Reading Ovid's Rapes
You are the inspiration for a poet, he seemed to say. If you think you are being spied on, tell your parents. They will think you are silly and hysterical. They will tell you how great art is made.
-- Laurie Colwin, "A Girl Skating" ( 1982)
He gives kisses to the wood; still the wood shrinks from his kisses. To which Apollo said: "But since you will not be able to be my wife, you will surely be my tree."
-- Ovid, Metamorphoses 1.556-58 ( Apollo and Daphne)
I don't particularly want to chop up women but it seems to work.
-- Brian De Palma (quoted in Pally 1984)
A woman reading Ovid faces difficulties. In the tradition of Western literature his influence has been great, yet even in his lifetime critics found his poetry disturbing because of the way he applied his wit to unfunny circumstances. Is his style a virtue or a flaw? Like an audience watching a magician saw a lady in half, they have stared to see how it was done. I would like to draw attention to the lady.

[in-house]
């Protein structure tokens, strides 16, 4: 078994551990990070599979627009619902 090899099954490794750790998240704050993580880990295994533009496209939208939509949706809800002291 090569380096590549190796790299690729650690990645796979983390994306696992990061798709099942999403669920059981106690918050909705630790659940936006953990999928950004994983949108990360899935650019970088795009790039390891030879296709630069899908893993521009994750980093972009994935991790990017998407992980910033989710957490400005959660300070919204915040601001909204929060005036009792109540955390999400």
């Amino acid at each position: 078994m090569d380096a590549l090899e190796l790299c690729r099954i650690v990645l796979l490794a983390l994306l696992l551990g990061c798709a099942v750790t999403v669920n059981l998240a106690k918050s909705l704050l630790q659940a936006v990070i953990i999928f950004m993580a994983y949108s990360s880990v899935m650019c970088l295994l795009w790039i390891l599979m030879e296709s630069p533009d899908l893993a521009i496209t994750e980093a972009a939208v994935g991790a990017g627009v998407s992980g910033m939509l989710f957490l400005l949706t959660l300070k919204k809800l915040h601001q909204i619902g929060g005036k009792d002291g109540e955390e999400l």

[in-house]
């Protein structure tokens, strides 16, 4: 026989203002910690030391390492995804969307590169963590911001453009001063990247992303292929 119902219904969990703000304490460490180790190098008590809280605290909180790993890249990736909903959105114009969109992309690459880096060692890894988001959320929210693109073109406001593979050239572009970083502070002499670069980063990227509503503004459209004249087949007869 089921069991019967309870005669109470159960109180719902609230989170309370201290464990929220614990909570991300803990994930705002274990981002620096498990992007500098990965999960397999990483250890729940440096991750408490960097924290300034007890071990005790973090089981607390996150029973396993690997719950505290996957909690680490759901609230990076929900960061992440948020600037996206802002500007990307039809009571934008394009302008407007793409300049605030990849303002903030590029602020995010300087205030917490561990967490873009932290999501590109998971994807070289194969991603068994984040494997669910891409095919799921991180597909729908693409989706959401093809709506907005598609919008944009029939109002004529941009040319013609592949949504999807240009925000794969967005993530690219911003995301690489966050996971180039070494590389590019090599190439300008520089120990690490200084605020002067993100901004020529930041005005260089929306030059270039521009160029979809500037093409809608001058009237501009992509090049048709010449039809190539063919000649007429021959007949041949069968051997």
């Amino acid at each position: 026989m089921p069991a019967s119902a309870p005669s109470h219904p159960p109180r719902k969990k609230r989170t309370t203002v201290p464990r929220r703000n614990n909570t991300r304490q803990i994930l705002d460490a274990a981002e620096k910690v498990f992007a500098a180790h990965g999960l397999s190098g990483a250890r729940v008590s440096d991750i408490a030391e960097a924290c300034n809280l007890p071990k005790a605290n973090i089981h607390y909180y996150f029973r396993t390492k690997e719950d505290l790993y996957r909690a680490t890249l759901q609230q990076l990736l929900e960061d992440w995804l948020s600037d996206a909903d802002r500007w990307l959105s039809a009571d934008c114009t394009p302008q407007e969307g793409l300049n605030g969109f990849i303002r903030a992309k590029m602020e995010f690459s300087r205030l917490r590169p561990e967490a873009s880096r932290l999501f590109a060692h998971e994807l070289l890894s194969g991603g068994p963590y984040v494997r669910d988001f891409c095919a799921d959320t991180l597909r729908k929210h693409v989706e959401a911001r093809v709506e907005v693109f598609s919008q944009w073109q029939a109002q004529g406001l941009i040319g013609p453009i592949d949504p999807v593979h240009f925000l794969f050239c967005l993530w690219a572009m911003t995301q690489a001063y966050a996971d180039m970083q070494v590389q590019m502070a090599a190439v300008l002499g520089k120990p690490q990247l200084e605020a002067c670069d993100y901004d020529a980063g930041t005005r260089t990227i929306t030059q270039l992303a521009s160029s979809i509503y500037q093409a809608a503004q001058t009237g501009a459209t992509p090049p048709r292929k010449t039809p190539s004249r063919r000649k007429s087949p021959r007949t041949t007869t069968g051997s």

Consider Ovid's Metamorphoses, cast as a mythic history of the world: more than fifty tales of rape in its fifteen books (nineteen told at some length). Compare his Fasti, a verse treatment of the Roman religious calendar: ten tales of rape in six books. These vary in their treatment; some are comic. In general, critics have ignored them, or traced their literary origins, or said they stood for something else or evidenced the poet's sympathy with women.
But we must ask how we are to read texts, like those of Ovid, that take pleasure in violence--a question that challenges not only the canon of Western literature but all representations. If the pornographic is that which converts living beings into objects, such texts are certainly pornographic. Why is it a lady in the magician's box? Why do we watch a pretended evisceration?